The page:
Feature Story

North Star Aviation

Copilots On A Mission

Greater Mankato-based duo managing regional airport revs up jet aircraft management business.

Photo by Kris Kathmann

Business partners and opposites Mark Smith and Wayne Andersen don’t get on each other’s nerves the way Oscar Madison and Felix Unger did in the ’70s television series The Odd Couple. But they do have their differences. For one, Smith prefers flying a Falcon 50 and Andersen a Hawker 800.

“Everybody says that opposites attract,” says Smith from North Star Aviation company offices adjacent to Mankato Regional Airport. “Wayne and I have different personalities. I’m more a detail-oriented person and visionary. Wayne is more hands-on and enjoys flying and teaching.”

Andersen also has a double-bass voice, the menthol-cool nerves of a longtime aviator, and says that partner Smith enjoys office work “a bit more.” He is age 62 and thinking about thinking about retirement while his junior opposite, 45-year-old Smith, enjoys numbers and planning, and leans on steady Andersen for advice. They co-own North Star Aviation, an aviation-related business based at Mankato Regional Airport since its 1991 start. They may have their personality differences, but Smith and Andersen get along famously and share a passion for flying and aviation. And they share an aggressive business growth philosophy.

Both flew out-of-the-way career paths before landing in southern Minnesota.

Smith first became enthralled with aviation after a family tragedy. “When I was a junior in high school, my brother and sister-in-law had a gas leak explosion in their home,” he says. “They were burned over 40 and 70 percent of their bodies.” At the time, another of Smith’s brothers owned two small aircraft, and for a while those aircraft shuttled the Smith family back and forth from a hospital burn center in Iowa City, Iowa. It was while riding as a passenger on one of those flights when Mark Smith first became intrigued.

He attended Iowa State to major in agribusiness and a year later transferred to Iowa Central in Fort Dodge. “Then I took a part-time position at the Fort Dodge airport at age 19,” he says. “I decided I was much more interested in working around concrete and asphalt than cattle yards and feedlots. It didn’t take too long before I took flying lessons and realized it would be my career.”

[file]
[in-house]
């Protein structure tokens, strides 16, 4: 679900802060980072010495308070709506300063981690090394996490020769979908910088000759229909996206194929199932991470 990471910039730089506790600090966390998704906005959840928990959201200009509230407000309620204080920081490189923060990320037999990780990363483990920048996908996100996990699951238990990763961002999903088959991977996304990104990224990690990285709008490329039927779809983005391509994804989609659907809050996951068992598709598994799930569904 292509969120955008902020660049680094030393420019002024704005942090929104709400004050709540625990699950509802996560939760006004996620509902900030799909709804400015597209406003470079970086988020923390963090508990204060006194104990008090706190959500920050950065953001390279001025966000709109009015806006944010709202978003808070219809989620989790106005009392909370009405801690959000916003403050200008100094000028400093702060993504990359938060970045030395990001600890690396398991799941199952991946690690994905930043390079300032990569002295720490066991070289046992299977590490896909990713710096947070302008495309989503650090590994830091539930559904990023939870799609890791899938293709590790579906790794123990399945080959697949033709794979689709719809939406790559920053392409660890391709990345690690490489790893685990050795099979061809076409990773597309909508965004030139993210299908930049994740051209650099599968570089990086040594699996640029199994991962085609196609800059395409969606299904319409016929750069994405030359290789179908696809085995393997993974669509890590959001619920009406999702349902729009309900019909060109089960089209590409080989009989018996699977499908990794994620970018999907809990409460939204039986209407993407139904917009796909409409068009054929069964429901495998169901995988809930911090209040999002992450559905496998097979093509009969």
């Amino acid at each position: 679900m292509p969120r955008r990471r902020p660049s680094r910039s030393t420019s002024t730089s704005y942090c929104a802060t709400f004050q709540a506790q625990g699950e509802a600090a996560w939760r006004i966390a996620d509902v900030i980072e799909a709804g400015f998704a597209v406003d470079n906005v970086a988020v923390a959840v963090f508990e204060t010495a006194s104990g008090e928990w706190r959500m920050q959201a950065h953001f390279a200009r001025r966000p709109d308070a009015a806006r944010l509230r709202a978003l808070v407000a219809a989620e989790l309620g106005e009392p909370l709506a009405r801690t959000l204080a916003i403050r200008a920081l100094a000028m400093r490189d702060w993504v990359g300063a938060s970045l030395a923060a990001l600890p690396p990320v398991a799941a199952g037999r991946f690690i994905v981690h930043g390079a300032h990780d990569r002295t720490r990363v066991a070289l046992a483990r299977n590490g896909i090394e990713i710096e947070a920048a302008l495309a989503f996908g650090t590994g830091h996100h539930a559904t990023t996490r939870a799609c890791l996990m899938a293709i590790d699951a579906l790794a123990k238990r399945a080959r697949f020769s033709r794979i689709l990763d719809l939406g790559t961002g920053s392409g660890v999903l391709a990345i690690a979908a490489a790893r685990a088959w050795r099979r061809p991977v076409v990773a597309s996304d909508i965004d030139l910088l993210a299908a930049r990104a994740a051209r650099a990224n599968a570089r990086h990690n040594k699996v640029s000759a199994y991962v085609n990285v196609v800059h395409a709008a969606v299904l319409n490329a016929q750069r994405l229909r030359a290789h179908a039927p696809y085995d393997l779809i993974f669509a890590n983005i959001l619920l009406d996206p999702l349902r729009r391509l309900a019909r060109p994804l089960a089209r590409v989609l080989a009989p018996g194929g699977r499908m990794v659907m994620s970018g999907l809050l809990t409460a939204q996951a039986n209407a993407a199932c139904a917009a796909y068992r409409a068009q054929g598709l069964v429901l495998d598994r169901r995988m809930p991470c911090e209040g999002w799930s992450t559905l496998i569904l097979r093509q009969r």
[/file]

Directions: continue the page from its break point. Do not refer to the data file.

Once sensing his calling, he made a beeline for it. He quit college and moved to Louisiana for 30 months of on-the-job training to earn a mechanic’s certificate. Soon in 1980 he was in Sioux Falls obtaining commercial instrument and flight instructor training. Then events happened fast as a speeding Falcon 50: he was a flight instruction teacher at 21, married his high school sweetheart, Vivian, at age 22, and during the week following his marriage they moved to Fort Collins, Colorado, where he’d just been hired by a commuter airline. Fasten your seatbelts.

“At the time, getting hired so young by a commercial airline was unusual,” he says. “I was the youngest of eleven children and our family worked hard on the dairy farm. We were driven to succeed.”

He flew for Airlink Airlines (no relation to the current Airlink) until that company a year later took a Chapter 11 nosedive into bankruptcy. Discouraged but not beaten, he returned back home to Iowa, where he began a crop dusting business in Sibley that lasted three years. Then he heard in December 1985 of an opportunity in Mankato, Minn., to fly for Hubbard Milling.

Wayne Andersen was born and raised in Chatfield, Minn., southeast of Rochester. In 1960, he began studies at Mankato State College, then married, and in 1963 went off to help tend his in-law’s farm near Redwood Falls. While there, his brother-in-law taught him flying. In 1969, he earned his commercial and flight instructor ratings and in time landed a position in the state of Virginia as one of three pilots for Chesapeake Corporation, a large paper and cardboard box manufacturer east of Richmond.

“Then in 1973 my father-in-law retired, and my brother-in-law and I came back to the farm in Redwood Falls,” he says. “But I kept my hand in flying. I did crop dusting work and helped out as a pilot in Marshall and New Ulm. From 1973 to ‘86 though, my full-time occupation was farming, eventually about 3,000 acres.”